Pew Research Center is reporting the number of married couples has fallen to a record low as more people choose to live together while holding off on the formality and permanency of tying the knot.
The Pew organization’s analysis of U.S. Census data found that barely half of all adults 18 and older in the United States, 51%, are married, down from 57% of adults in 2000. In 1960, 72% of adults were married, reflecting decades of evolving attitudes about the role of marriage in society. Pew also found the median age at first marriage has never been higher for women (26.5 years) and men (28.7). The media age for brides was barely 20 years old in 1960, when most of today’s baby boomers were children, and grooms were typically just a couple of years older.
Assuming current trends continue, the percentage of married adults will drop to below 50% within a few years, as other adult living arrangements such as cohabitation, single-person households, and single parenthood have all grown more prevalent in recent decades.
Pew Research’s analysis also found the number of new marriages in the U.S. declined by 5% between 2009 and 2010. This sharp, one-year drop may potentially be explained by the poor economy. One other factor is children born in the 1970s and ’80s, a time when divorce become more socially acceptable and divorce rates rose, reason that watching their parents split up convinced them not to rush into marriage.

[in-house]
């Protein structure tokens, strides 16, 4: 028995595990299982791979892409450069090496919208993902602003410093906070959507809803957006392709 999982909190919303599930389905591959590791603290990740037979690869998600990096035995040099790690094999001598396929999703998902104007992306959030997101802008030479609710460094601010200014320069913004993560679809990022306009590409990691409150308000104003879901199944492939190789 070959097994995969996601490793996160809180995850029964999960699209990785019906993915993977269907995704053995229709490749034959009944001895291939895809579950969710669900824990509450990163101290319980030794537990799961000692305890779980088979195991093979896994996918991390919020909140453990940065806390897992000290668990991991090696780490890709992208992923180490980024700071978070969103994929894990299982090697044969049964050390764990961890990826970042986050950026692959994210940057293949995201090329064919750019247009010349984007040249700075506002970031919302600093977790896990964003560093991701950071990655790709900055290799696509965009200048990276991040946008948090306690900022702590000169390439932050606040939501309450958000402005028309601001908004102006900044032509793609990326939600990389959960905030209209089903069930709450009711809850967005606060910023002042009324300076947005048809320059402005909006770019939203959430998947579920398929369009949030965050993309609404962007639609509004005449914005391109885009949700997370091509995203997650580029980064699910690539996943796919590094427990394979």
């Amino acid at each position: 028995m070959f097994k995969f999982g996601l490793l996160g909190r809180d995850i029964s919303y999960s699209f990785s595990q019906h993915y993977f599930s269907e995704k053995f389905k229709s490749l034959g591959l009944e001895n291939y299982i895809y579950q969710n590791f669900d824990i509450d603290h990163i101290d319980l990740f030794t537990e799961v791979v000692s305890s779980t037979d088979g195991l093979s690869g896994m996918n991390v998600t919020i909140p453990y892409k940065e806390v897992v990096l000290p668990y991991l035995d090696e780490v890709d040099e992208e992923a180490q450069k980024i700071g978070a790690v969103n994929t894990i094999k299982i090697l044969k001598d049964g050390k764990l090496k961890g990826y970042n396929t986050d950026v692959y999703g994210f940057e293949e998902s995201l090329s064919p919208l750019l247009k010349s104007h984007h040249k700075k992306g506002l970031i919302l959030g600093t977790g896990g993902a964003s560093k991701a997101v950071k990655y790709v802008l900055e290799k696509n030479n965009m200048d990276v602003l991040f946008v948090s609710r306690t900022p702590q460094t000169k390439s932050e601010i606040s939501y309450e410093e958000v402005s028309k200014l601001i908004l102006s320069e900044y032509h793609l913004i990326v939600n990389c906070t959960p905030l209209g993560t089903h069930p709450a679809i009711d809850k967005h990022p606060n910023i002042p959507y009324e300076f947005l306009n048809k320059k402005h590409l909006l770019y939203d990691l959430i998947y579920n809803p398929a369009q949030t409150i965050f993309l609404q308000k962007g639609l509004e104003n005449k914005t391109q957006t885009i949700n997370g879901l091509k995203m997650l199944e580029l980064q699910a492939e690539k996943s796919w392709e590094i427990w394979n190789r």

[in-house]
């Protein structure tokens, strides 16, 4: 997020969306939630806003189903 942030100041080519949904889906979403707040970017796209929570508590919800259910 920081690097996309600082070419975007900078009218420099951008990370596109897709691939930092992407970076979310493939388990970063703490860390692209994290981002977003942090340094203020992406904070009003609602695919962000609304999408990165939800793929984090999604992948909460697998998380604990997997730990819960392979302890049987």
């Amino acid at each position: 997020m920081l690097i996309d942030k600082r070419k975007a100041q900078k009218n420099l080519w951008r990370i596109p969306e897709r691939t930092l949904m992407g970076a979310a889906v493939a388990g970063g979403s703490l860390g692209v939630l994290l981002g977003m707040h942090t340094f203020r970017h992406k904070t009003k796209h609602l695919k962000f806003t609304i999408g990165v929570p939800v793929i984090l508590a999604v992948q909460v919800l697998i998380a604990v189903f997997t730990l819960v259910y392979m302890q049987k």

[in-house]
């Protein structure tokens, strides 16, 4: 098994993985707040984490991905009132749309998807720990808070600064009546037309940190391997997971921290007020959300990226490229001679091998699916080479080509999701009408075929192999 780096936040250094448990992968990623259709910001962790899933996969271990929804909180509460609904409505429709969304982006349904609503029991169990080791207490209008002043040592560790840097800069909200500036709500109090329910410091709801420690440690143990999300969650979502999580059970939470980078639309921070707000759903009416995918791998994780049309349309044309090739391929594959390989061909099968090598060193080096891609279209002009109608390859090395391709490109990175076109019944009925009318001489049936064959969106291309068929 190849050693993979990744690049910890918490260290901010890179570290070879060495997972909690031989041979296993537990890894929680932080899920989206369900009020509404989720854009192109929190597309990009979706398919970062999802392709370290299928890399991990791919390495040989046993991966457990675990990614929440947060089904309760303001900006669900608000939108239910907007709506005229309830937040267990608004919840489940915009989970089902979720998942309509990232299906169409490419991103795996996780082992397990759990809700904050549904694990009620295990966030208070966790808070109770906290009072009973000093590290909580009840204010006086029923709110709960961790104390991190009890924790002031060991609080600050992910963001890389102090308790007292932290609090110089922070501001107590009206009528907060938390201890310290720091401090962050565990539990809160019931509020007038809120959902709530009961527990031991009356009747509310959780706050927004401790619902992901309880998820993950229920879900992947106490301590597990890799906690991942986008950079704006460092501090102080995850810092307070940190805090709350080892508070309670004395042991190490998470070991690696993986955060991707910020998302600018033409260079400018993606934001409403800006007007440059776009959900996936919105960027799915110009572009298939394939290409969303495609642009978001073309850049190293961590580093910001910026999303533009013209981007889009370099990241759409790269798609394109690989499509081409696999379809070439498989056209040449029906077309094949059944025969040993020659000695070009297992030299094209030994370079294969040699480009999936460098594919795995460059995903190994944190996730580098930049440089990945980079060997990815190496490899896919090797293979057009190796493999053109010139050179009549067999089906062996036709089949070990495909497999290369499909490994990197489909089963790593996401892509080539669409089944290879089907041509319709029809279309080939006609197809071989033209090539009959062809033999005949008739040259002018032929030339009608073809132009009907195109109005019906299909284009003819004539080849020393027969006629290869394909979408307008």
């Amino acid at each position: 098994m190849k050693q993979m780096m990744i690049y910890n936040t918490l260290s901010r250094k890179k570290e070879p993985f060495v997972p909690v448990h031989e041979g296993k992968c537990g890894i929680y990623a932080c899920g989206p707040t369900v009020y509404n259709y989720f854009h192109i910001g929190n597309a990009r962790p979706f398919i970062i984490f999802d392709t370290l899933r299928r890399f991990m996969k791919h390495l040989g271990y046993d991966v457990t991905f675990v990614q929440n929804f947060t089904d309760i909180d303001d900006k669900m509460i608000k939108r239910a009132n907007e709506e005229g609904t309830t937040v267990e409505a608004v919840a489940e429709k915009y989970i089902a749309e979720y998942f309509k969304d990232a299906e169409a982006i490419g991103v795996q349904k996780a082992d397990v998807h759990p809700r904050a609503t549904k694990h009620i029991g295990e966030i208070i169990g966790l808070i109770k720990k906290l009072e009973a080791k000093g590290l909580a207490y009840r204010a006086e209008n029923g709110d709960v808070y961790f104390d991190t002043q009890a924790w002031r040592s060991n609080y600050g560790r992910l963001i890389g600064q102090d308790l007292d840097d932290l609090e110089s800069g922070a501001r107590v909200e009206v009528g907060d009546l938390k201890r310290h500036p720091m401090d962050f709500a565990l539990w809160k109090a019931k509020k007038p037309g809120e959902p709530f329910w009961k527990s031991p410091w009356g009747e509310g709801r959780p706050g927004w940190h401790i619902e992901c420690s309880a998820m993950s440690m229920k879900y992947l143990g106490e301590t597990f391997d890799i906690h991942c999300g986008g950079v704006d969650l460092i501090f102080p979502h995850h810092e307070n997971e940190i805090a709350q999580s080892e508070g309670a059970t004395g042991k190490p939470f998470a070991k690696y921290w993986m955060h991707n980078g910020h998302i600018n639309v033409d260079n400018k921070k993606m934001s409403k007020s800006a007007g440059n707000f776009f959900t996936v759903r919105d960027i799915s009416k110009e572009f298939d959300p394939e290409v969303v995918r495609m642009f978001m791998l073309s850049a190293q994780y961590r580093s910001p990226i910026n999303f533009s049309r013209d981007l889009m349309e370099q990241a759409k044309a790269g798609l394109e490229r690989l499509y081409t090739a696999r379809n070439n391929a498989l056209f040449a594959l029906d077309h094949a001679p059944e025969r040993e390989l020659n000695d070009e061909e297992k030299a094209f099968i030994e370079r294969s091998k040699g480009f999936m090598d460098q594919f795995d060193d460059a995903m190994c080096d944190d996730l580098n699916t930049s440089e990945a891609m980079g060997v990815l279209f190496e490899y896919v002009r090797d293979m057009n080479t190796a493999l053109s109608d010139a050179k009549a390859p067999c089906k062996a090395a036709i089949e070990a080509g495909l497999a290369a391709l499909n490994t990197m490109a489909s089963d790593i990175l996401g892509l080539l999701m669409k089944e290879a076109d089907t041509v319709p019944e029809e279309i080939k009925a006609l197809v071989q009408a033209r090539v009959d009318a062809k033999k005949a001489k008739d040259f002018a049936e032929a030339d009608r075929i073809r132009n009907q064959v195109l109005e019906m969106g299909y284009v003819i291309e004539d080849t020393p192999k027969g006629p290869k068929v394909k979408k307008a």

Carol Morello, a Demographics reporter for the Washington Post reported “the statistics offer a snapshot in time, and do not mean the unmarried will remain that way.” The steady increase in the median age when people first marry is a key factor in the sliding marriage rate, as is the economic climate, as couples delay their weddings to save money. Morello cites Rose Kreider, a Census Bureau demographer who specializes in household statistics, who noted in 2010 that 7.5 million couples were living together without being married, a huge, 13% jump in just one year. Many of these people had a partner who’d lost a job, or they could not afford to maintain two homes.
Pew’s analysis found that college-educated people are much more likely to marry, with nearly two-out-of-three college graduates being married compared to less than 50% for people have only a high school education. Again, economic factors may explain these numbers as the economy has hit lesser-educated individuals the hardest.
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